One of the UK’s largest water and waste water treatment companies, Severn Trent, is building a third food waste and green gas plant at its Spondon waste water treatment works in Derby.
Severn Trent is investing around £20 million in a anaerobic digestion and biogas treatment facility that will turn 50,000 tonnes of food waste a year into renewable gas for heating and cooking in local homes.
The company, which serves eight million people across the Midlands and mid-Wales, has previously built a similar food waste processing plant at its sewage treatment site in Coleshill near Birmingham, and is soon to complete another at Roundhill near Stourbridge.
Peter Ravenscroft, who is leading the project, said: “We’ve got more than 60 years of experience of turning sewage into clean energy, and we’re now putting that to good use in our food waste plants.”
The new plant will take waste food from local businesses and waste management companies in the Derby area and process it to produce biomethane gas which can be used in homes and businesses across the area.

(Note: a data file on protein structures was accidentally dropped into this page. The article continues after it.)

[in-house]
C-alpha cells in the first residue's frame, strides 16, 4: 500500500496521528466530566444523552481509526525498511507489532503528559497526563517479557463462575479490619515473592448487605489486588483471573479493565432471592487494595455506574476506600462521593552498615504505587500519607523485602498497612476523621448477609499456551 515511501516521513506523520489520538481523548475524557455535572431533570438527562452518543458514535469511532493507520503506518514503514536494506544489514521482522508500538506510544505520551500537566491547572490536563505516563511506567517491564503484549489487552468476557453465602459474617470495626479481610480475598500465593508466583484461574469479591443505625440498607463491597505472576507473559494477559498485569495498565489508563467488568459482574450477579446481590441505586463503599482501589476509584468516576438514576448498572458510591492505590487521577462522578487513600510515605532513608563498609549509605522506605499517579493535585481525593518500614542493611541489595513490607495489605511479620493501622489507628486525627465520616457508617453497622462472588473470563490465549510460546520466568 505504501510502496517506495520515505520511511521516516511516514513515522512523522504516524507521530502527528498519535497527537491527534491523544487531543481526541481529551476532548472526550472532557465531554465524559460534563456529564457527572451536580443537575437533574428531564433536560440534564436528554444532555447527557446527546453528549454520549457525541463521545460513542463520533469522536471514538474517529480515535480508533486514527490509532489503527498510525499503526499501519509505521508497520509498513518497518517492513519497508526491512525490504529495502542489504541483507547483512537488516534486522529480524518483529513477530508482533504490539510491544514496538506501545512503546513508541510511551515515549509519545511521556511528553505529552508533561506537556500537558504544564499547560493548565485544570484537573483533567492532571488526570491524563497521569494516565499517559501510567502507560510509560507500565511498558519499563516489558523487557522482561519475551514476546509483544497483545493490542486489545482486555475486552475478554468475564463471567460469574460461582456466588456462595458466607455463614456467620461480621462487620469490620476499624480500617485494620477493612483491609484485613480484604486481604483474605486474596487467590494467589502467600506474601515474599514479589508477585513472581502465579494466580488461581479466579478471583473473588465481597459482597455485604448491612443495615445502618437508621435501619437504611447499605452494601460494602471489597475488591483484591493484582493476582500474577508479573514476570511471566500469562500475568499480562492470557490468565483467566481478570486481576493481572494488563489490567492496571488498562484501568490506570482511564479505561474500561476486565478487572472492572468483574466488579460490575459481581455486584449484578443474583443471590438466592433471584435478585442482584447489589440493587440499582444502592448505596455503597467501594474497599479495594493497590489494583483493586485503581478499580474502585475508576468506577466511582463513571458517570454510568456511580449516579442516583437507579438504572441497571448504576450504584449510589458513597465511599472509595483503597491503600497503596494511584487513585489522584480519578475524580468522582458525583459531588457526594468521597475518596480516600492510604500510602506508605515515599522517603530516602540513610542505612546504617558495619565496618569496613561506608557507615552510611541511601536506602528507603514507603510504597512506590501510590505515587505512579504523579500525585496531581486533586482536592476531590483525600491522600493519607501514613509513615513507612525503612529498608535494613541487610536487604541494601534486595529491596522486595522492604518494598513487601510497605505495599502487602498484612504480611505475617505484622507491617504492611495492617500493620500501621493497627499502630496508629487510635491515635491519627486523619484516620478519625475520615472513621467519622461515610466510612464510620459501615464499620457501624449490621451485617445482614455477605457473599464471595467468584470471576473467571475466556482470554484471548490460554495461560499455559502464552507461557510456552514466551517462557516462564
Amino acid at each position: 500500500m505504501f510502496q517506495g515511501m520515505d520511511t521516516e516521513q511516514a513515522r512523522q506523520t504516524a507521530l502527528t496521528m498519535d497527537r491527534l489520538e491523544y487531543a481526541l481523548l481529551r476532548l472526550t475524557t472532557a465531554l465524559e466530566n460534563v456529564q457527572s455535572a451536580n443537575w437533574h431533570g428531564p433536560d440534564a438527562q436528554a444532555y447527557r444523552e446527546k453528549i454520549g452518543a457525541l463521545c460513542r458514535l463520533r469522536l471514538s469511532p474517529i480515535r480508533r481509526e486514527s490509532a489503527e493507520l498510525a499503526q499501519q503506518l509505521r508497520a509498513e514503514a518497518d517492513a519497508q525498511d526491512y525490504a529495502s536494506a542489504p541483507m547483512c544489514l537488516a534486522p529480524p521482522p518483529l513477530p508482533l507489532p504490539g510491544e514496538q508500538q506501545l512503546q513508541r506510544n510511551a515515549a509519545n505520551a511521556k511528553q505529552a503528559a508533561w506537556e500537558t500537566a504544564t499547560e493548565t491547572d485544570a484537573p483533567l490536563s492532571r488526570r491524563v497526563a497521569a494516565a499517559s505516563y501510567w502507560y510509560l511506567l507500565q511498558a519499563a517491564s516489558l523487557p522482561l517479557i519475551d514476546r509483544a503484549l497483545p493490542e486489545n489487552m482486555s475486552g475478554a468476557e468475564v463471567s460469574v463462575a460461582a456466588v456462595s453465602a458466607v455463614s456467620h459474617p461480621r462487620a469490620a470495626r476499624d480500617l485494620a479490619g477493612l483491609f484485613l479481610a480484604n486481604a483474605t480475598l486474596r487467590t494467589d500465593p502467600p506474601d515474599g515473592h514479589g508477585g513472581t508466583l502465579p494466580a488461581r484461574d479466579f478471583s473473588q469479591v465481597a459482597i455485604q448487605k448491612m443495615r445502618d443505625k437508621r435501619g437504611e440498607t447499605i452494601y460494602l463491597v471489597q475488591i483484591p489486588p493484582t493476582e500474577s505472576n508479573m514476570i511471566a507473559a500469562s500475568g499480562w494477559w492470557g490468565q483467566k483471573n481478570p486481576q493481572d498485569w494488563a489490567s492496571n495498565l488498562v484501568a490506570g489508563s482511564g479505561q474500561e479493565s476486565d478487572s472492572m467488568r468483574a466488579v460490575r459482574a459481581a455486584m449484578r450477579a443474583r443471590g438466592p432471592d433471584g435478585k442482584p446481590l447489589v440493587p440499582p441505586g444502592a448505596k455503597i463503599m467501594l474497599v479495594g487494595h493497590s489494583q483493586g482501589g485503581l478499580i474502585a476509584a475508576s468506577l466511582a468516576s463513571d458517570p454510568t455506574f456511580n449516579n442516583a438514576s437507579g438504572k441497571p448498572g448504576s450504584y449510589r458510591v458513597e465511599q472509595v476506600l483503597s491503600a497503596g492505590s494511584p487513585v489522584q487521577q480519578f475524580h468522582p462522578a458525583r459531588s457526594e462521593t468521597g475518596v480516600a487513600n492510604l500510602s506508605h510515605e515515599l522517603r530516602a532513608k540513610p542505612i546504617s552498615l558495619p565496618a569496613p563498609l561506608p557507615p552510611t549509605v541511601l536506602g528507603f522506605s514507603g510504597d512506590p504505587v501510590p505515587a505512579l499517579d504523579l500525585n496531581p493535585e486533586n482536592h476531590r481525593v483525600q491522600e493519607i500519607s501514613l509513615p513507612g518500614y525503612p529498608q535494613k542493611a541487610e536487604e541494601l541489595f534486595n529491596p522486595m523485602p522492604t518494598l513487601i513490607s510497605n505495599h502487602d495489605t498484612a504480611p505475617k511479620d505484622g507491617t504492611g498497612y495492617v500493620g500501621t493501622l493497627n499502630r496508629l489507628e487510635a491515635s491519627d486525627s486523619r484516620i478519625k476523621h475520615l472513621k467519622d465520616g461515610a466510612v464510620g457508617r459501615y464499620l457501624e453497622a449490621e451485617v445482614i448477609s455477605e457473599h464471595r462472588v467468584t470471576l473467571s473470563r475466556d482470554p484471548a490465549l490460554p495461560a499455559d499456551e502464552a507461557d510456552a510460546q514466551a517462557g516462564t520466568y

“The process makes sure that the food waste doesn’t end up going to landfill and any packaging that we remove at the plant will be sent for recycling,” added Ravenscroft.
The biomethane gas is processed for domestic use by first ‘washing’ it at high pressure, then compressing it to the same pressure as natural gas. The gas is then tested for quality and energy composition. Finally, an odour is added so it smells like normal gas, before ‘injecting’ the engineered biomethane into the local distribution network.
Ravenscroft explained: “We currently generate the equivalent of more than a third of the energy we use through renewable sources, and we’re aiming to increase that to 50 per cent by 2020. If everything goes to plan we expect the new food waste plant in Spondon to be in use by the middle of 2018 and it will have a big impact on helping us reach that ambitious target.”